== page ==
- Walmart’s executive vice president of central operations and realty, Mark Ibbotson, is leaving the company, according to a company memo obtained by Grocery Dive. A head of realty will be announced at a later date, along with a head of operations support.
- The memo, written by Walmart U.S. president and CEO John Furner, said the retailer is shifting some of its staff and projects that formerly operated under the central operations division to its product team led by recently hired chief product officer Meng Chee. Tom Ward, senior vice president of customer product innovation and a leader of Walmart's online grocery expansion, will move to Chee's team, as will John Crecelius, a senior vice president tasked with improving store processes. The product division reports to chief customer officer Janey Whiteside.
- Furner wrote that the new head of realty and head of operations support along with Walmart's head of asset protection and safety will report to chief operating officer Dacona Smith, who was named to the position earlier this month. All changes will be effective Feb. 1.
Under Ibbotson’s leadership, Walmart transformed its U.S. business by launching its online grocery platform as well as Academies, which provides training programs for associates. Its grocery e-commerce platform, spearheaded by grocery pickup, has expanded to most stores.
Ibbotson helped lead many of Walmart’s technology advancements aimed at saving associates and customers time. This includes Alphabot, which automatically brings products from storage to associates to pack online orders. Other technologies include Check Out With Me, which gives employees the ability to check out shoppers anywhere in the store using a handheld device, and the company's automated pickup towers.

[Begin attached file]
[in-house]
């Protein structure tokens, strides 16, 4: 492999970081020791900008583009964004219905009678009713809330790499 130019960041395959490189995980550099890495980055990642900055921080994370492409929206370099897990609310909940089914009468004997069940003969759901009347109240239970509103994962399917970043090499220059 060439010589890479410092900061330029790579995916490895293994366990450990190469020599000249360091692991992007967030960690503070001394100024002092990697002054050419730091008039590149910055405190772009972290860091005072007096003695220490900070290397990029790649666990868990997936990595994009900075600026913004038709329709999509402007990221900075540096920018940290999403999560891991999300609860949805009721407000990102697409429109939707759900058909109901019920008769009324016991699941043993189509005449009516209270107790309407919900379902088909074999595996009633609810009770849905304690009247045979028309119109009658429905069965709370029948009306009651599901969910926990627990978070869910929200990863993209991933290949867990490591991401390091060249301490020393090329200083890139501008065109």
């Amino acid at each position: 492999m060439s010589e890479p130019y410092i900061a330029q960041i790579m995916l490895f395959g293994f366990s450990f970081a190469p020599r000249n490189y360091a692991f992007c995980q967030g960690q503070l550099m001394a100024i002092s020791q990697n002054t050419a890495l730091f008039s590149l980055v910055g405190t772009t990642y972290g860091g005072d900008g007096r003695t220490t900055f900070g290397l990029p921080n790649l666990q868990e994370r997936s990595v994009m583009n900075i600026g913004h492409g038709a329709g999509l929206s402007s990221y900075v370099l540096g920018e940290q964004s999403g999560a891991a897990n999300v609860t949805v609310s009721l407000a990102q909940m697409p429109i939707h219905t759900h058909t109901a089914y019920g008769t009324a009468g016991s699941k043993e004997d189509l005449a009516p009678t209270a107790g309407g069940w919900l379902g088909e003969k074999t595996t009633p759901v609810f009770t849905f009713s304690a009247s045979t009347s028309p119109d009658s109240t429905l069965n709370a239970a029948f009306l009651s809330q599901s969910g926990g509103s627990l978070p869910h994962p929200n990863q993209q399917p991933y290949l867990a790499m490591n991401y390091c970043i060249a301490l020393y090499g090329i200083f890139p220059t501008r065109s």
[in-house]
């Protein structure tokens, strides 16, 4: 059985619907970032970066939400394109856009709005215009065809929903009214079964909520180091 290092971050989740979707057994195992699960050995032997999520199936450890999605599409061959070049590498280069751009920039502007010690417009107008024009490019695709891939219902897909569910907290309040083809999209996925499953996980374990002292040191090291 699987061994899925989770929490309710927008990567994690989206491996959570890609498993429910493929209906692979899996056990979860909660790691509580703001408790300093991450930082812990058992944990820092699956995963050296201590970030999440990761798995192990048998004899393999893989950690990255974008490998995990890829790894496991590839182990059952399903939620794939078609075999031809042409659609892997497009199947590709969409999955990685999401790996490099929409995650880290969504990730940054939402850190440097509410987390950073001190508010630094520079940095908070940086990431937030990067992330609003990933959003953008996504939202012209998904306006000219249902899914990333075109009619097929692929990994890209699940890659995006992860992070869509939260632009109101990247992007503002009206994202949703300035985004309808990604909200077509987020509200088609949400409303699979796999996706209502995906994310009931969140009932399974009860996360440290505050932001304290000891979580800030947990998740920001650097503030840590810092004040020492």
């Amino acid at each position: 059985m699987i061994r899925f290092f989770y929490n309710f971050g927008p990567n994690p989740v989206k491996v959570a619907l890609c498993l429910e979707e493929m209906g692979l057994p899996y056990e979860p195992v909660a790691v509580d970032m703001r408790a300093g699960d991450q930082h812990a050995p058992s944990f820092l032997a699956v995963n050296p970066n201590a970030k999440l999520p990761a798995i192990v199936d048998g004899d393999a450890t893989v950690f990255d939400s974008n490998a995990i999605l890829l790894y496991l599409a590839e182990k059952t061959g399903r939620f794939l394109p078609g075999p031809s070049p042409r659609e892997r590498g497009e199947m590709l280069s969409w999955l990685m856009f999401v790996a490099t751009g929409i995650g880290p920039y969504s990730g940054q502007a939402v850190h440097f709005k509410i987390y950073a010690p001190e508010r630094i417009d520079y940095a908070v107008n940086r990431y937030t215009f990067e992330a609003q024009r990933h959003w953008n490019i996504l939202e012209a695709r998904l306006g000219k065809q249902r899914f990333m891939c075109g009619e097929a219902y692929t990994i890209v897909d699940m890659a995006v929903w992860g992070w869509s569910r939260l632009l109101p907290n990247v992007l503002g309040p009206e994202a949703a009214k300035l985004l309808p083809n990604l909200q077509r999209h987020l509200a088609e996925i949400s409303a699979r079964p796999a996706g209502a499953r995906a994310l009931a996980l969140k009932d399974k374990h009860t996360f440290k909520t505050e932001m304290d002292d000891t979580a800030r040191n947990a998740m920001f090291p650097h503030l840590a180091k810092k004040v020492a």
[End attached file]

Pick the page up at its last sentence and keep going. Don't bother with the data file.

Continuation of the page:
In 2018, Walmart added real estate responsibilities to Ibbotson's position in an effort to streamline its business.
The shift of additional online grocery oversight to Walmart's relatively new product innovation team indicates the company wants to bring more customer-centric changes to the e-commerce division. The company rolled out voice-activated shopping last year, and its grocery pickup platform features tools that identify less-busy pickup times for customers and make "smart" product substitutions whenever products are out of stock.
Walmart has been undergoing significant executive and organizational changes as it expands its digital operations and tries to keep pace with evolving shopper demands. Earlier this month the company announced the departure of chief merchant Steve Bratspies and the appointment of Dacona Smith to chief operating officer of Walmart's U.S. business. The company also appointed a new head of its Neighborhood Markets division, Kevin Buncum, who will report to Smith, and hired Chee, who was formerly the chief digital experience officer at JPMorgan Chase, as its first chief product officer.
Furner replaced Greg Foran as head of Walmart U.S. in October, and in July announced it had merged its U.S. supply chain teams and finance operations. Last year, the company announced the hiring of Whiteside, an American Express veteran, as well as new chief technology officer Suresh Kumar.
In Tuesday's memo, CEO of Walmart U.S. John Furner attributed the company's latest shuffle to the evaluation process it underwent in determining a new chief operating officer.
“These changes will allow us to operate more efficiently and with more role clarity,” he noted in Tuesday’s company memo.